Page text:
Envy is confining, a place where lack is overwhelming, where possibilities are narrow, and where means are restricted. A place where resources are inadequate and opportunities meant for just a few. "Wrath is cruel, and anger is outrageous; but who is able to stand before envy?" asks the writer of Proverbs (27:4). And indeed, who can stand before it?
I am probably not alone in confessing that I have had to deal with envy a great deal. The birth of my little sister was a threat to my unique state in the family; later, classmates always seemed to do better than I; other people seemed happier, healthier, more successful, stronger than I.
This fixation on the luck and happiness of others faded away in proportion as my interest grew in getting to know God and His spiritual creation. Envy gave way to a larger view. I had glimpses of unlimited being, of beauty, talents, opportunities given to all of us without measure. I left the confinement of envy and entered the realm of generosity and peace.
The perfect antidote to envy is the knowledge of being loved by Love, God. In a world without God, everything is limited, but this is not the true story of humanity. There is more to life than eyes can see and ears hear - and this "more" is a supreme, limitless, intelligent, wonderful Being, God, the dear Father, as Christ Jesus called Him, the dear Father-Mother, as Mary Baker Eddy described Him in her primary work, "Science and Health with Key to the Scriptures."
This Being is surrounding us and giving us life - and we know that God exists because we exist. There is no other explanation. We are children of God, the supreme Principle of the universe, spiritual images, ideas, concepts - more than souls with a body - entirely good and spiritual.
Though envy had left my thought, the moment I started to get to know my spiritual self and feel its breadth, it tried to return. An opportunity was given to my best friend that I felt was meant to be given to me. I wanted this job opportunity, but I also love this friend very much. Friendship means a lot to me, and I will do anything to keep up a friendship. So how to reconcile my need with the friendship?
I thought about this dilemma, and I asked to be freed from this coveting and yearning. And the answer came clearly with the Tenth Commandment: "Thou shalt not covet thy neighbour's house, thou shalt not covet thy neighbour's wife, nor his manservant, nor his maidservant, nor his ox, nor his ass, nor any thing that is thy neighbour's" (Ex. 20:17).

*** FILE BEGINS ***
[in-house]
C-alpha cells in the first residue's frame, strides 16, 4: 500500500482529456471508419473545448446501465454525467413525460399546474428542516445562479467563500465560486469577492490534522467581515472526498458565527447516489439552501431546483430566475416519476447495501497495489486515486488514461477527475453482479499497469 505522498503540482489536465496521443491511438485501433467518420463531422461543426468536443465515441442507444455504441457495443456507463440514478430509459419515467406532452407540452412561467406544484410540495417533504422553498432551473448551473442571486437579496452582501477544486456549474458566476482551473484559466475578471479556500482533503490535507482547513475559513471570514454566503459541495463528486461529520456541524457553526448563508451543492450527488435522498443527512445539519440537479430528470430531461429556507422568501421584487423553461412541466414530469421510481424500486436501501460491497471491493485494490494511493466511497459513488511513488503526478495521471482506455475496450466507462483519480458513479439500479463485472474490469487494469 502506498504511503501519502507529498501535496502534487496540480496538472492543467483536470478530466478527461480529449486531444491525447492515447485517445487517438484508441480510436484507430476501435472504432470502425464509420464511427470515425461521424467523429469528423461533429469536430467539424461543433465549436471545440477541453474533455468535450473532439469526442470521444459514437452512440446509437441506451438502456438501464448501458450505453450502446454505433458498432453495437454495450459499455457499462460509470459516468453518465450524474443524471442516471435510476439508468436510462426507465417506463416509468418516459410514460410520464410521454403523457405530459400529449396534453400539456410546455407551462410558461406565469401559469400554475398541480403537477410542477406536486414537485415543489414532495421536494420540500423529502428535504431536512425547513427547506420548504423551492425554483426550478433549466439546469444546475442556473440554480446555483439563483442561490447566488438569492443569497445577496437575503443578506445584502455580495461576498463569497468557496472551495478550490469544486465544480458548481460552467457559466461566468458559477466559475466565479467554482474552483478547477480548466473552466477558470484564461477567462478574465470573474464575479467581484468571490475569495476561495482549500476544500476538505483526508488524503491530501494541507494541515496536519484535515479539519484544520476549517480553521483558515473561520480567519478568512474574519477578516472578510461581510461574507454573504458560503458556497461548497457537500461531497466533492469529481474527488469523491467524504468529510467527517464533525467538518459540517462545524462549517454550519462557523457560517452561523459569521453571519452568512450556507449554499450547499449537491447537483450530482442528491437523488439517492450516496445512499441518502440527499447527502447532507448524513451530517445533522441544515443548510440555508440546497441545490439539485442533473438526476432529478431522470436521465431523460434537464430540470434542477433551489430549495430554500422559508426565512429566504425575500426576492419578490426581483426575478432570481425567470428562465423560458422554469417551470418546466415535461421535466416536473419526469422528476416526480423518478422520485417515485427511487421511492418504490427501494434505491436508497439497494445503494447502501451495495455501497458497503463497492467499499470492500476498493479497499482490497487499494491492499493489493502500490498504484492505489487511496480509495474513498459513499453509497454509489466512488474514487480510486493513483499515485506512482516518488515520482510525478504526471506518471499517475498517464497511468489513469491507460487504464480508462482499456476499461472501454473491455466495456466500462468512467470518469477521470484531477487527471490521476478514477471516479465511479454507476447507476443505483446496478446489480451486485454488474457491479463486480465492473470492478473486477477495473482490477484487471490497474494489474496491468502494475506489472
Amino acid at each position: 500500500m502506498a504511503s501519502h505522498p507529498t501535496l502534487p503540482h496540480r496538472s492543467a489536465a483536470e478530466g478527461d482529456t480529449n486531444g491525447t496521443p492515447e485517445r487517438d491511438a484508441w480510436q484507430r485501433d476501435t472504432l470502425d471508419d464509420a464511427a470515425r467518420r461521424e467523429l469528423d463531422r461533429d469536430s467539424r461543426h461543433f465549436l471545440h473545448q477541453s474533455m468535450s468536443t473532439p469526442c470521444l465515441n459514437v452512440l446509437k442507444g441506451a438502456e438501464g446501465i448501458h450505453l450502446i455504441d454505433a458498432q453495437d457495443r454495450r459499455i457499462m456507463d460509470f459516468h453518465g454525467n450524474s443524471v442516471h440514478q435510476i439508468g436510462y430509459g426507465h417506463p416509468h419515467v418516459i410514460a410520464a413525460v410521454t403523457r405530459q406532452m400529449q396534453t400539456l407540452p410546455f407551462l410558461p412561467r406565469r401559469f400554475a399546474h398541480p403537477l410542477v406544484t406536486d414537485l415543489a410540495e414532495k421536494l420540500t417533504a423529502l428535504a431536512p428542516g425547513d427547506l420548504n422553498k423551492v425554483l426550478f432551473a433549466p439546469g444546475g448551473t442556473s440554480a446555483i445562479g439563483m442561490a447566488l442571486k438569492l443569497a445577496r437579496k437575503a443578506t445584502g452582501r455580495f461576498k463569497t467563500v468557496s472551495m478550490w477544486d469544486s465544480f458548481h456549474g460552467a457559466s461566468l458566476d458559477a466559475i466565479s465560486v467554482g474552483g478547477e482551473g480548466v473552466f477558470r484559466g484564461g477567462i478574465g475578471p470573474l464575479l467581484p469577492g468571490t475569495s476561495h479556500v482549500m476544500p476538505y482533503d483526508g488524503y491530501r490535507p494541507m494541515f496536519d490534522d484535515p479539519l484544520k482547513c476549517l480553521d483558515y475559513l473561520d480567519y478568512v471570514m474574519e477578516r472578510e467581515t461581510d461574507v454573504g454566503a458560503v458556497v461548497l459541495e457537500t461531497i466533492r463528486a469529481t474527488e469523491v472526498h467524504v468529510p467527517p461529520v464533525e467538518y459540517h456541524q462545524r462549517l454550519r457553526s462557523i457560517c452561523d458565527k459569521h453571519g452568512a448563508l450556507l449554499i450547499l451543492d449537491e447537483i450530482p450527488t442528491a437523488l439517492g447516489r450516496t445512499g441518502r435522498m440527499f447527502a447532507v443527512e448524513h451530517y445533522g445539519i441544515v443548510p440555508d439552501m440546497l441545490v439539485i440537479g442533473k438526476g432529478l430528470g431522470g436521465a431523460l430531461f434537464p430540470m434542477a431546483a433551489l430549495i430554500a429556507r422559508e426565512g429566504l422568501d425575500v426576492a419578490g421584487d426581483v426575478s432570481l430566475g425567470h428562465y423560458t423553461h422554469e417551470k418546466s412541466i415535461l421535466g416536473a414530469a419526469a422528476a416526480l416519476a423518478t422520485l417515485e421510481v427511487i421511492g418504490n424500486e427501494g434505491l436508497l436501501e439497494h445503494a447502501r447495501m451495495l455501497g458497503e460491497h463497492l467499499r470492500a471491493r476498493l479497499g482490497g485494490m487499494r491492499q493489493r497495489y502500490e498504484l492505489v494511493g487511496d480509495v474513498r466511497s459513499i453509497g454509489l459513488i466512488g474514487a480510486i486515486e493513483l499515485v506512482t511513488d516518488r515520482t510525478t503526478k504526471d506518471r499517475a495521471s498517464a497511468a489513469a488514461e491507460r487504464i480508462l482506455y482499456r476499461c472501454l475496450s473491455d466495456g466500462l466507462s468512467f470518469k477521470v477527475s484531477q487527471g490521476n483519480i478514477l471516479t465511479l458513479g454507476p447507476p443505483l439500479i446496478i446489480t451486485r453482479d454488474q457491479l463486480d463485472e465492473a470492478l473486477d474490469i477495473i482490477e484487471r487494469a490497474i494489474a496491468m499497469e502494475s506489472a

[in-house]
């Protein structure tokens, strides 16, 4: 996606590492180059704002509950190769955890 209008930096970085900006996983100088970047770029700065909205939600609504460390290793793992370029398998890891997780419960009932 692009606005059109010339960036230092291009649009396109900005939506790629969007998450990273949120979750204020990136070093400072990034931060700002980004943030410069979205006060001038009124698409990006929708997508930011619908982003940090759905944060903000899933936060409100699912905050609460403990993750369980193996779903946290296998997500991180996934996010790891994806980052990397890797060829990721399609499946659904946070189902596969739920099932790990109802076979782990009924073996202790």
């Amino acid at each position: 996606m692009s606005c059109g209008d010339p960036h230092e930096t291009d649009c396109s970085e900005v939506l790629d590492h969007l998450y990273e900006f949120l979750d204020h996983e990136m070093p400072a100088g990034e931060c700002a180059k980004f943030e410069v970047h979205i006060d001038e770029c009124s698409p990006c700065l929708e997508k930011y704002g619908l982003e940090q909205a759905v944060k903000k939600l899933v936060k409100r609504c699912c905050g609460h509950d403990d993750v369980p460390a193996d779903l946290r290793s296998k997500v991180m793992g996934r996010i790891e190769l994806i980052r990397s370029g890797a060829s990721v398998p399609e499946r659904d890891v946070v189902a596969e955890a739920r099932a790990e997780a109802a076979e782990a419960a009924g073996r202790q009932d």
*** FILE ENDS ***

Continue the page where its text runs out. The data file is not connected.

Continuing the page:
How could I do this? How could I see that the fullness of life and joy is as much mine as it is my friend's? Again, that answer came clearly with a commandment, this time with the first one: "Thou shalt have no other gods before me" (Ex. 20:3).
Keeping the First Commandment enables us to keep the Tenth. It makes sense to have the First as the first. It tells me to acknowledge the unity and supremacy of good, to see unlimited possibilities of eternity and Spirit, the joy of divine Life. Here nothing is tight. Could I accept that? Of course. And it felt easy to let go. The mental thorns fell off, and the velvet of pure goodness filled my thinking. It felt so good to be free from envy. Indeed: "Envy is the atmosphere of hell." (Mary Baker Eddy, "Message to The Mother Church for 1902," pg. 3).
My friend asked me recently whether she could opt out and give the opportunity to me. "I honestly do not know, at this point," I answered. There is definitely enough space and opportunity for all. She and I have a strong faith, though we express it in different ways and use different terms for it. But we both love to be led, and we both feel safe in trusting our lives to a force, unseen but active, invisible but powerful.
As it turned out, the position was offered to her, and she turned it down. I don't know yet whether it will be offered to me, but that isn't what's important. What's important is that we both feel completely at peace.
In the face of colorful, divine supply of boundless, beautiful good, embracing everyone, envy is small, very small and ugly and pinched, only large enough for us to notice it and to walk away from it, ultimately seeing it as nothing.